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SM.a.r.t Column: Building Modern Boxes Lacks Identity

In the relentless pursuit of modernity, cities worldwide have witnessed the rise of so-called architectural marvels in the form of sleek apartment buildings and commercial structures. Many are often celebrated for their avant-garde designs and state-of-the-art amenities, but they are not immune to criticism and need improvement. This is about wanting our local and state governments to require better-balanced and open space design with the same vigor and enthusiasm as their mandated increased density to better serve the community at large and the increased impacts on the surrounding environment.

In its infinite wisdom, the State of California has ordained that these developments are the best way to serve our future housing and mixed-use commercial needs. Many are convinced that these projects represent enlightened progress, implemented in the name of social and economic diversity, and are the solution to our State’s growth requirements and demands. But beyond the myopic pursuit of these futuristic homogenous developments, with their similar shapes and shiny facades, lies a dark shadow of adverse effects and compromises, including, in some cases, excessive builder and developer profits. Unfortunately, greed, like a weed, finds its way to root in the cracks of our troubled bureaucratic system, but today, we are going to focus on the design and build part of the equation.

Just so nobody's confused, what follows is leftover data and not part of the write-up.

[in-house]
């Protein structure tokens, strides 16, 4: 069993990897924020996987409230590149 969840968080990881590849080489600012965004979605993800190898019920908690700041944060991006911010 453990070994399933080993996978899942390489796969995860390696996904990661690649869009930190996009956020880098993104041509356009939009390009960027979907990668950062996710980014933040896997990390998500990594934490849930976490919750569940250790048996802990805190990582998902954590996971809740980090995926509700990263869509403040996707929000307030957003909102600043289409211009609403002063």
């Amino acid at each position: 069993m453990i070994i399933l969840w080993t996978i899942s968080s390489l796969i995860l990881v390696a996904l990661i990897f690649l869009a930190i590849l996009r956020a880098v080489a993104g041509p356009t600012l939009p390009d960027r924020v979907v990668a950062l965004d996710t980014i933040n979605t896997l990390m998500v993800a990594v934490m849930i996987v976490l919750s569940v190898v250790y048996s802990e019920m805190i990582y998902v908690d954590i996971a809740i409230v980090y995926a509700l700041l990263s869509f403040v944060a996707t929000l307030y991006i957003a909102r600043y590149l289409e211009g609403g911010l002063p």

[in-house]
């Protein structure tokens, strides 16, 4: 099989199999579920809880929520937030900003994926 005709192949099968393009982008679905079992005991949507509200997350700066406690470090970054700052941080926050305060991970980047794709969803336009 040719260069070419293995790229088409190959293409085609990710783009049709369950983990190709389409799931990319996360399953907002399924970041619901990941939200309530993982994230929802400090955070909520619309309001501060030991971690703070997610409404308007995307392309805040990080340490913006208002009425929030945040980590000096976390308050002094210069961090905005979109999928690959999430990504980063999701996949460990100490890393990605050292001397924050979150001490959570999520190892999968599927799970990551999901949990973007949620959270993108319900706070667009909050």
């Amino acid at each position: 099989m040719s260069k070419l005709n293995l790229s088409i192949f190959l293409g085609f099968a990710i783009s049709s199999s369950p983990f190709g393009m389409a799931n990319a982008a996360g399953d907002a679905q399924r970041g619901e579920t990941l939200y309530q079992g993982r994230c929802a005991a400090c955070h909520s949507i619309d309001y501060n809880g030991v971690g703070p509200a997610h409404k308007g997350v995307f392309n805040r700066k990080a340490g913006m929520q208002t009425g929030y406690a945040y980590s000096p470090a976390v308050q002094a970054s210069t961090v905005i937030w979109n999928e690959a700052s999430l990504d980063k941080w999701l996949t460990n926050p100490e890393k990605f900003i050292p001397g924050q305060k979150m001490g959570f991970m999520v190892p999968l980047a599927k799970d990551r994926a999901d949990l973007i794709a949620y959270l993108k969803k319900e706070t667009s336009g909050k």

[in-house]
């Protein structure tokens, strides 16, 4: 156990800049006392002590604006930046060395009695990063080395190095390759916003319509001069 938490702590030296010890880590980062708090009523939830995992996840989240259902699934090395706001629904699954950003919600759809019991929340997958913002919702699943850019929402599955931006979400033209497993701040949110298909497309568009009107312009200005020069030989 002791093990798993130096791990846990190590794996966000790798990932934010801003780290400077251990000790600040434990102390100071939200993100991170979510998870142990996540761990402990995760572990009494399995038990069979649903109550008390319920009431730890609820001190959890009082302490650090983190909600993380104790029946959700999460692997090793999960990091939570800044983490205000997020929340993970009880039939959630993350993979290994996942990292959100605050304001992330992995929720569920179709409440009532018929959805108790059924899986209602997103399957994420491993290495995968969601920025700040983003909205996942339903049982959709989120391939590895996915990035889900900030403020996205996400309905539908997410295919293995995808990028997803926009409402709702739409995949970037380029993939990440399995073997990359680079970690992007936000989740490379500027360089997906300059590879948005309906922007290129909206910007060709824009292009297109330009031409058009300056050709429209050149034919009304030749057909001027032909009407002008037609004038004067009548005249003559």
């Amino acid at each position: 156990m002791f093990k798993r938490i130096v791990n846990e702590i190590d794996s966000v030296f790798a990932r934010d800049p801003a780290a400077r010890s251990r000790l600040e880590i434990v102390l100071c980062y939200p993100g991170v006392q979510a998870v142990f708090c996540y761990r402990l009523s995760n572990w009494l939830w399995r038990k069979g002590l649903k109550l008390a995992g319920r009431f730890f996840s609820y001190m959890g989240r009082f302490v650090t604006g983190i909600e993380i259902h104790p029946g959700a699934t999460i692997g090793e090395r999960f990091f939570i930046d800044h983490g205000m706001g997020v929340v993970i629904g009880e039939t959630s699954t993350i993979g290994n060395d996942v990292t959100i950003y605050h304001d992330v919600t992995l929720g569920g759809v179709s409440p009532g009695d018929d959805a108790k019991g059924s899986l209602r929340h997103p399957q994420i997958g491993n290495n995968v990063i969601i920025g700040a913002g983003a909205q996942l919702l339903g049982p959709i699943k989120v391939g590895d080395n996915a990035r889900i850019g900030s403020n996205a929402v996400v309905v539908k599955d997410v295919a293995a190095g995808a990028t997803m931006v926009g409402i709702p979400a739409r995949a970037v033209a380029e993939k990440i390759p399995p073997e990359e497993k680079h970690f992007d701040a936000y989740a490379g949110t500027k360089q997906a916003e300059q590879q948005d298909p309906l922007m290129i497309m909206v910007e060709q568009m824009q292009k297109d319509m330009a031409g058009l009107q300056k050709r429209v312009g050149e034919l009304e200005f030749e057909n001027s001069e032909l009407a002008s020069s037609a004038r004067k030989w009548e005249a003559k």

Urban landscapes, including our beautiful beach city of Santa Monica, have recently witnessed a proliferation of both completed and planned large, monolithic buildings that mostly lack original and creative inspiration or character and not only fail to provide a more livable environment by integrating with their surroundings but are in stark contrast; it’s like a visual war of design in contradiction to what made our city unique, to begin with. By prioritizing standardized designs that could belong to any city or country, specifically in our City of Santa Monica, these buildings are missing our beachfront location’s distinctive character and history. As a result, these “Cookie Cutter” projects create indistinguishable neighborhoods and surrounding commercial centers, losing any opportunity for local individualism. Preserving, integrating, and creatively celebrating local architectural styles and traditions in new buildings enriches our unique environment, creates higher property values, and strengthens a sense of community pride and identity.